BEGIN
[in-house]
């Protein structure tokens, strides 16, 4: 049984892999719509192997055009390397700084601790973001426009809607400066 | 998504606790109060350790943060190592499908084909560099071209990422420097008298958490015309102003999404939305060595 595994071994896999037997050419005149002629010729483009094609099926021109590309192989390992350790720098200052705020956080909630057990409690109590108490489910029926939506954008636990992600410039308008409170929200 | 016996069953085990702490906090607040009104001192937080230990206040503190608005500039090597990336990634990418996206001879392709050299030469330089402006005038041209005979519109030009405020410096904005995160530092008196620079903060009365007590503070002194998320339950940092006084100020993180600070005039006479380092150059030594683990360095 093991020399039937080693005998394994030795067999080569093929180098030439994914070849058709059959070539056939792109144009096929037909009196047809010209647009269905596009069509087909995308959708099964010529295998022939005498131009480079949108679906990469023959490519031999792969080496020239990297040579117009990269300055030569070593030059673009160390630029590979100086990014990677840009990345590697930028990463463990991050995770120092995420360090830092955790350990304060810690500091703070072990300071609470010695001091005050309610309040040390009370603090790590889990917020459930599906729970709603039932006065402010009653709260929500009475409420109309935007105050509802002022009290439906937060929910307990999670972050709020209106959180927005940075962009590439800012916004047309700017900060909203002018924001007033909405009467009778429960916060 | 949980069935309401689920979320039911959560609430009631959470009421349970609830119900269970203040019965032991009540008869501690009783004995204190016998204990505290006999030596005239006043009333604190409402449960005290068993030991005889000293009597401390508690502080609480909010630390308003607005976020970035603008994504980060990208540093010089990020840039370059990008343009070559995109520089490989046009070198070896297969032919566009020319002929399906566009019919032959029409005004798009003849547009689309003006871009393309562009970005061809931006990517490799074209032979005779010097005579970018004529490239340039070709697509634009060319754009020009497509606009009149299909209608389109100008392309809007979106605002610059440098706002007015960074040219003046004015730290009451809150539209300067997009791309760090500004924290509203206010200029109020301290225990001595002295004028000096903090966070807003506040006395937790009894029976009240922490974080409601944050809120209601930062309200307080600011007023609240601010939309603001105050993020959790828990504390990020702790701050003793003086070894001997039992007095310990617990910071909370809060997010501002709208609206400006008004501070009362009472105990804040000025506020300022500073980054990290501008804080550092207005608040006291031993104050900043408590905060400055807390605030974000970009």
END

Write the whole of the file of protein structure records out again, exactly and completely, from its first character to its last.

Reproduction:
[in-house]
């Protein structure tokens, strides 16, 4: 049984892999719509192997055009390397700084601790973001426009809607400066 | 998504606790109060350790943060190592499908084909560099071209990422420097008298958490015309102003999404939305060595 595994071994896999037997050419005149002629010729483009094609099926021109590309192989390992350790720098200052705020956080909630057990409690109590108490489910029926939506954008636990992600410039308008409170929200 | 016996069953085990702490906090607040009104001192937080230990206040503190608005500039090597990336990634990418996206001879392709050299030469330089402006005038041209005979519109030009405020410096904005995160530092008196620079903060009365007590503070002194998320339950940092006084100020993180600070005039006479380092150059030594683990360095 093991020399039937080693005998394994030795067999080569093929180098030439994914070849058709059959070539056939792109144009096929037909009196047809010209647009269905596009069509087909995308959708099964010529295998022939005498131009480079949108679906990469023959490519031999792969080496020239990297040579117009990269300055030569070593030059673009160390630029590979100086990014990677840009990345590697930028990463463990991050995770120092995420360090830092955790350990304060810690500091703070072990300071609470010695001091005050309610309040040390009370603090790590889990917020459930599906729970709603039932006065402010009653709260929500009475409420109309935007105050509802002022009290439906937060929910307990999670972050709020209106959180927005940075962009590439800012916004047309700017900060909203002018924001007033909405009467009778429960916060 | 949980069935309401689920979320039911959560609430009631959470009421349970609830119900269970203040019965032991009540008869501690009783004995204190016998204990505290006999030596005239006043009333604190409402449960005290068993030991005889000293009597401390508690502080609480909010630390308003607005976020970035603008994504980060990208540093010089990020840039370059990008343009070559995109520089490989046009070198070896297969032919566009020319002929399906566009019919032959029409005004798009003849547009689309003006871009393309562009970005061809931006990517490799074209032979005779010097005579970018004529490239340039070709697509634009060319754009020009497509606009009149299909209608389109100008392309809007979106605002610059440098706002007015960074040219003046004015730290009451809150539209300067997009791309760090500004924290509203206010200029109020301290225990001595002295004028000096903090966070807003506040006395937790009894029976009240922490974080409601944050809120209601930062309200307080600011007023609240601010939309603001105050993020959790828990504390990020702790701050003793003086070894001997039992007095310990617990910071909370809060997010501002709208609206400006008004501070009362009472105990804040000025506020300022500073980054990290501008804080550092207005608040006291031993104050900043408590905060400055807390605030974000970009």